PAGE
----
Part II: Insurers Focus on Legacy Modernization

As I wrote last week, insurers are continuing to look at different ways to modernize their existing legacy systems. The first option that most insurance companies are looking at is doing a full system replacement. Yes, there are several benefits to this option, but there are also things you need to keep an eye on…

Prohibitive Cost
Deploying a replacement system is costly and resource-intensive, and many organizations simply underestimate the time and resources required. For example, before implementing a replacement, organizations must have a true understanding of both internal costs and processes – something many insurers are not used to measuring. Additionally, time required to implement a replacement is most often measured in years and not months. More costly in dollars – and likely in time – than any other alternative to managing a legacy system, replacement should only be considered if these resources are not an issue.

User Reluctance
Perhaps more underestimated than any other reason, user reluctance to use a replacement is a bigger issue than most insurers think – particularly IT leaders who are accustomed to technology changes. User reluctance is a factor that is hard to measure or completely predict, but a factor that can still cripple replacement projects.

In fact, insurers have been hesitant to change any systems out of fear of losing both short-term and long-term productivity from their often very experienced workforce – not to mention concerns about their potential inability to train employees in the new systems.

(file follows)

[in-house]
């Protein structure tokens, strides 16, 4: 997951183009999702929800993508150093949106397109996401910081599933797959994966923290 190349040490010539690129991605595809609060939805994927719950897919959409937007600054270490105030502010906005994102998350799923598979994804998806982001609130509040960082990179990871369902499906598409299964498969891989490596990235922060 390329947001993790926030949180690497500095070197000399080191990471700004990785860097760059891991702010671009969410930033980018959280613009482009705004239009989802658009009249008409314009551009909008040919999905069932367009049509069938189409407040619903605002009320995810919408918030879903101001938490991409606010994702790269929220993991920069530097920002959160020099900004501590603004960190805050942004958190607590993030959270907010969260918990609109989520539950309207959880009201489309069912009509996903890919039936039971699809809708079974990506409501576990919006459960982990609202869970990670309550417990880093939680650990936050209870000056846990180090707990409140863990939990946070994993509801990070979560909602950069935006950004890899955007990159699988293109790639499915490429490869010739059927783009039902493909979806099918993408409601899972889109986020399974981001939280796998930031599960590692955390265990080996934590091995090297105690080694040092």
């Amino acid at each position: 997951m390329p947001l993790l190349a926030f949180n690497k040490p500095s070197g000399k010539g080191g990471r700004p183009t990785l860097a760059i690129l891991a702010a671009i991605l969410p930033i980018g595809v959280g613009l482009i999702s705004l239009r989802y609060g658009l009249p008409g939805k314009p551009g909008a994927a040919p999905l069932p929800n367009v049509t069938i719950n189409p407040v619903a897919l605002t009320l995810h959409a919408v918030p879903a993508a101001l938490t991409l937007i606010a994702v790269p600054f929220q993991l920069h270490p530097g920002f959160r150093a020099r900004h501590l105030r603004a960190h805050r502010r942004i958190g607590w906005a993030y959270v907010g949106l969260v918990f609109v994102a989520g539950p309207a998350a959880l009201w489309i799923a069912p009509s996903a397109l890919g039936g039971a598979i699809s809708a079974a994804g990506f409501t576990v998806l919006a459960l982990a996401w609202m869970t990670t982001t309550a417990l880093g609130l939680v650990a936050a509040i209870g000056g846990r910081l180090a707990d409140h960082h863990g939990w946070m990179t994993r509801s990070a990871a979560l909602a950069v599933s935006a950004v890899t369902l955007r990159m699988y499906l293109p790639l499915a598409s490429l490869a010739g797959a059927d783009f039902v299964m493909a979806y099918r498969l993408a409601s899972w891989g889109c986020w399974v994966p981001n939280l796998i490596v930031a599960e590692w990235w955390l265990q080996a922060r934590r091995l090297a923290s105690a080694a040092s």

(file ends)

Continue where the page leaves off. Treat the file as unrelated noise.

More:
Speed of Delivery
Given the vast amount of data stored in legacy systems, replacements are rarely rolled out quickly. Because the legacy application has been in use for even as little as, say, 20 years (and that may be on the low end for many insurers), extracting that data and finding a way to integrate it into the new replacement may not be such an easy task and often requires extensive custom coding. Purely data-driven, legacy systems are great at outputting numbers and reports, but finding a way to use that data so that it makes good business sense often requires great data analysis to integrate multiple legacy systems.

Again, I know that there are benefits to replacement – especially looking at what you have today; but next week I’ll talk about some of the alternatives outside of a full replacement.

Eric Willis

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